While the records from Stairways indicate that Plaintiff was stable on her current medications, Plaintiff's medications were changed and/or increased. (ECF No. 6-8, p. 46-51). Additionally, Plaintiff was noted as having, inter alia, intense and unrealistic fears and anxieties, visual and auditory hallucinations, and depression. Id. Thus, based on the above, I find that the ALJ's second reason for assigning little weight to Ms. Flick's opinion is not supported by substantial evidence.

Consequently, remand for proper analysis in this regard is warranted.

2. Non-Examining State Agency Consultant

Plaintiff argues, for various reasons, that ALJ erred in assigning "significant weight" to the opinion of the non-examining state agency consultant, Dr. Kerry Brace. (ECF No. 8 pp. 14-16; ECF No. 13, p. 8-10). The rules for evaluating medical opinions, including non-examining consultants, are set forth in 20 C.F.R. §416.927. "[B]ecause nonexamining sources have no examining or treating relationship with [the claimant], the weight [the ALJ] will give their opinions will depend on the degree to which they provide supporting explanations for their opinions. [The ALJ] will evaluate the degree to which these opinions consider all of the pertinent evidence in your claim, including opinions of treating and other examining sources." 20 C.F.R. §416.927(c)(3). According to the Policy Interpretation, §416.927 provides a "progressively more rigorous tests" for weighing opinions of non-examining sources versus treating sources. SSR 96-6p. Plaintiff argues that the ALJ failed to apply this more rigorous test to the opinion of Dr. Brace.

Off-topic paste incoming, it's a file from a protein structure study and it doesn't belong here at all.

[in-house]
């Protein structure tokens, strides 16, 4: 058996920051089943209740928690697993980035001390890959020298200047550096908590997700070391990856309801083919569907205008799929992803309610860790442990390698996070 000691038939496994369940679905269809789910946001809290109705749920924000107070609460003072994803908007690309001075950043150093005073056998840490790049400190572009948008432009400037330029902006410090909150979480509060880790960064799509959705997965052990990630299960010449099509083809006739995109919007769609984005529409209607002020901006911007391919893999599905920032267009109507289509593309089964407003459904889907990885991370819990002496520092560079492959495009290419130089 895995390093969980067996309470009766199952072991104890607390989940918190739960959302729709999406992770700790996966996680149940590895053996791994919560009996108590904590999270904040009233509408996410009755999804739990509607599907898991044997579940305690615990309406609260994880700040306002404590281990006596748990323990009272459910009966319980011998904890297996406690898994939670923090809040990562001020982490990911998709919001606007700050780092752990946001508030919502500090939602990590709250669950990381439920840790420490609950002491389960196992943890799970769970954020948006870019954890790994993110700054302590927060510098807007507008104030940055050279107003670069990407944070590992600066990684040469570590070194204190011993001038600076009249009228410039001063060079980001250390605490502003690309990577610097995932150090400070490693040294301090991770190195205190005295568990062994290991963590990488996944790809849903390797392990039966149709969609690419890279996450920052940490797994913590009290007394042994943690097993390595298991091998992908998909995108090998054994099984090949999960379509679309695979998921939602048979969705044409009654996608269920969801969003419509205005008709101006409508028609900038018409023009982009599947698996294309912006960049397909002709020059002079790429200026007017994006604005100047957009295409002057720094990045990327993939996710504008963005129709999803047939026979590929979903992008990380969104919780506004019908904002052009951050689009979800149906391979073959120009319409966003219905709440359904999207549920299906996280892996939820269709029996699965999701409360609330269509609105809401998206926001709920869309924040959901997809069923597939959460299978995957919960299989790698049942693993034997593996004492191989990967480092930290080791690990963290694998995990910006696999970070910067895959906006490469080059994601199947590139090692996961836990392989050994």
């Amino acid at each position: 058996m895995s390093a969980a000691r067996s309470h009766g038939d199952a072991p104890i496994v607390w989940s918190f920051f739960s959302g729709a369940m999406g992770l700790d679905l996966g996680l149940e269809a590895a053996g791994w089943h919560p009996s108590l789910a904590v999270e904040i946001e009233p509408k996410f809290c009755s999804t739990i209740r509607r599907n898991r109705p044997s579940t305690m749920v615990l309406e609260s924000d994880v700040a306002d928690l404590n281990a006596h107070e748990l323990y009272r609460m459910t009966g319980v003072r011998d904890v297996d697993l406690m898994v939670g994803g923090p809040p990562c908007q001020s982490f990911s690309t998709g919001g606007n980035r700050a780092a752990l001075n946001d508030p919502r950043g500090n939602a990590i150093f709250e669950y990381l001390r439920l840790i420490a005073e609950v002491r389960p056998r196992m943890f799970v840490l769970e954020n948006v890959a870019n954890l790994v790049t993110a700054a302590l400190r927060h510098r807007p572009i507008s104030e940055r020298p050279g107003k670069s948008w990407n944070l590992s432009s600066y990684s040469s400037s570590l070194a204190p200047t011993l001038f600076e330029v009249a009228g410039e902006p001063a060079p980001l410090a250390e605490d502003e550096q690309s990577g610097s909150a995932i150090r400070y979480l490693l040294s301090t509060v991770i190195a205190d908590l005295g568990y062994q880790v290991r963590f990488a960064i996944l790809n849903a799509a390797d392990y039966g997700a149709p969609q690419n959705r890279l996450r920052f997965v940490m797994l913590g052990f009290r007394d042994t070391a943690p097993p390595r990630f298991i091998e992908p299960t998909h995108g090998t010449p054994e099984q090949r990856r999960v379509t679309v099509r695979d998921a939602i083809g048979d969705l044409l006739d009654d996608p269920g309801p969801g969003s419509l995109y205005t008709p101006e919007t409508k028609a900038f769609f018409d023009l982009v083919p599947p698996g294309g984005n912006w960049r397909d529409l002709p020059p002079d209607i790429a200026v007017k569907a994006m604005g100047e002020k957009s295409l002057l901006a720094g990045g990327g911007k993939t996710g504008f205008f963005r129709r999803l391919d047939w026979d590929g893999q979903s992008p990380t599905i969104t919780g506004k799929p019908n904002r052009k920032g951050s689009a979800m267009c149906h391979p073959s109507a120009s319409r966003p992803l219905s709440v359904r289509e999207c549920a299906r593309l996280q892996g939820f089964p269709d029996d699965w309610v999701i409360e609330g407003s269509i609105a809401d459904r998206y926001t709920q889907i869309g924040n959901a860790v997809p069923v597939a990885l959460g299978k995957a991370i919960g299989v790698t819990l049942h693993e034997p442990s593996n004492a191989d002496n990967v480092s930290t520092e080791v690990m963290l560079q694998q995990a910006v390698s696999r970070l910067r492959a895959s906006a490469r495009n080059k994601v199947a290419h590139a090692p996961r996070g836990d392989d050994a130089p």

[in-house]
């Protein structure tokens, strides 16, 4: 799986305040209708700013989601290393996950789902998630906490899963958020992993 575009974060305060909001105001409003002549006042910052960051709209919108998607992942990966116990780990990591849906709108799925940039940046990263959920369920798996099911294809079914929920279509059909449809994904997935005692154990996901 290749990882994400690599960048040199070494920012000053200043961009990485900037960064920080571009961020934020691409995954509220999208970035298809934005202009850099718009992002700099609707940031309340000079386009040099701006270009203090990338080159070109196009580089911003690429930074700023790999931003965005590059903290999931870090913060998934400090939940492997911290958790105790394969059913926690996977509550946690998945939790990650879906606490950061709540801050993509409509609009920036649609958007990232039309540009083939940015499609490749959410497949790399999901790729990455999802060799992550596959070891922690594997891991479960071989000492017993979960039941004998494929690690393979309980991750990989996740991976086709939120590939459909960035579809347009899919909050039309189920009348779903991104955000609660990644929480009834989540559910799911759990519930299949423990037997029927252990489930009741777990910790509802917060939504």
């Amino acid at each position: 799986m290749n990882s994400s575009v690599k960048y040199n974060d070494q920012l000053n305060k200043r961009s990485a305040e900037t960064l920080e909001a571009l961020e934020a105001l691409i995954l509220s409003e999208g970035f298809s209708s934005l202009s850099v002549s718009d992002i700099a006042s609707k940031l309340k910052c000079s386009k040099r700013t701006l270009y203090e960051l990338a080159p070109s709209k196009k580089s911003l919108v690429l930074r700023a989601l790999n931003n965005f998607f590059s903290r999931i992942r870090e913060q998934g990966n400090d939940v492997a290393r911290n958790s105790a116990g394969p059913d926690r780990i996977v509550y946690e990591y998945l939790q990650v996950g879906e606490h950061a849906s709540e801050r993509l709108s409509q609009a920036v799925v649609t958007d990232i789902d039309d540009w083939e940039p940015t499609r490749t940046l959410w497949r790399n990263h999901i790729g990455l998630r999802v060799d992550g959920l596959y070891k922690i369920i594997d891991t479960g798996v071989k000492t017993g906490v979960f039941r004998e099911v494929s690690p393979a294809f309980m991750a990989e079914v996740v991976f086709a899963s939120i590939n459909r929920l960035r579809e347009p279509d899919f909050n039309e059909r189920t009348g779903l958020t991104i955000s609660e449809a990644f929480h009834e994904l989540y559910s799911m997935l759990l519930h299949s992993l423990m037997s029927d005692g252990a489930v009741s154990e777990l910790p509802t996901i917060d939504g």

To that end, Plaintiff submits that Dr. Brace did not consider the records of Dr. Simora. (ECF No. 8, pp. 14-16). After a review of the record, I agree. Dr. Brace's records of April 23, 2010, indicate that he only reviewed the records of state agency consultant (one-time examiner), Dr. Bailey. (ECF No. 6-8, p. 14). Dr. Simora treated Plaintiff from January 2009 through February of 2010. (ECF No. 6-9, pp. 3-10). Clearly, Dr. Simora's treating records were "pertinent evidence" that should have been considered by Dr. Brace since they predate Dr. Brace's report. 20 C.F.R. §416.927(c)(3). The ALJ does not mention whether she took Dr. Brace's failure to consider the treating doctor's records into consideration when weighing Dr. Brace's opinion. Based on the same, I am unable to conduct a meaningful review.